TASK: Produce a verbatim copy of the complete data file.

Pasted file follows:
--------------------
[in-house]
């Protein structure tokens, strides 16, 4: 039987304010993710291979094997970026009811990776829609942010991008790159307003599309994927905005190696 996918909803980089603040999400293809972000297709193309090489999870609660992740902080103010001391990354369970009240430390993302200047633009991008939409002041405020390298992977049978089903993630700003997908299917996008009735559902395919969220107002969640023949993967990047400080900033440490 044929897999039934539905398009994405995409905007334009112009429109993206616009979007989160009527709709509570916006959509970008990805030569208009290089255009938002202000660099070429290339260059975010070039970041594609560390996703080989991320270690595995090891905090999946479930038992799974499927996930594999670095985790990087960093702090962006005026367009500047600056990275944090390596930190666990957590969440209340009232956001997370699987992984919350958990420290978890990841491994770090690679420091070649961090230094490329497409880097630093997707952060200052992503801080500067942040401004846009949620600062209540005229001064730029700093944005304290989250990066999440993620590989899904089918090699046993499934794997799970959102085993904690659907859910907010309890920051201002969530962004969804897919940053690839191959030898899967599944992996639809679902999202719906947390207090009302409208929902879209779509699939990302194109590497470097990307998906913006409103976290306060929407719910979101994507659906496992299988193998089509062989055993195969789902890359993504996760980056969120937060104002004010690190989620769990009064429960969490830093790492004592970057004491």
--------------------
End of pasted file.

[in-house]
């Protein structure tokens, strides 16, 4: 039987304010993710291979094997970026009811990776829609942010991008790159307003599309994927905005190696 996918909803980089603040999400293809972000297709193309090489999870609660992740902080103010001391990354369970009240430390993302200047633009991008939409002041405020390298992977049978089903993630700003997908299917996008009735559902395919969220107002969640023949993967990047400080900033440490 044929897999039934539905398009994405995409905007334009112009429109993206616009979007989160009527709709509570916006959509970008990805030569208009290089255009938002202000660099070429290339260059975010070039970041594609560390996703080989991320270690595995090891905090999946479930038992799974499927996930594999670095985790990087960093702090962006005026367009500047600056990275944090390596930190666990957590969440209340009232956001997370699987992984919350958990420290978890990841491994770090690679420091070649961090230094490329497409880097630093997707952060200052992503801080500067942040401004846009949620600062209540005229001064730029700093944005304290989250990066999440993620590989899904089918090699046993499934794997799970959102085993904690659907859910907010309890920051201002969530962004969804897919940053690839191959030898899967599944992996639809679902999202719906947390207090009302409208929902879209779509699939990302194109590497470097990307998906913006409103976290306060929407719910979101994507659906496992299988193998089509062989055993195969789902890359993504996760980056969120937060104002004010690190989620769990009064429960969490830093790492004592970057004491």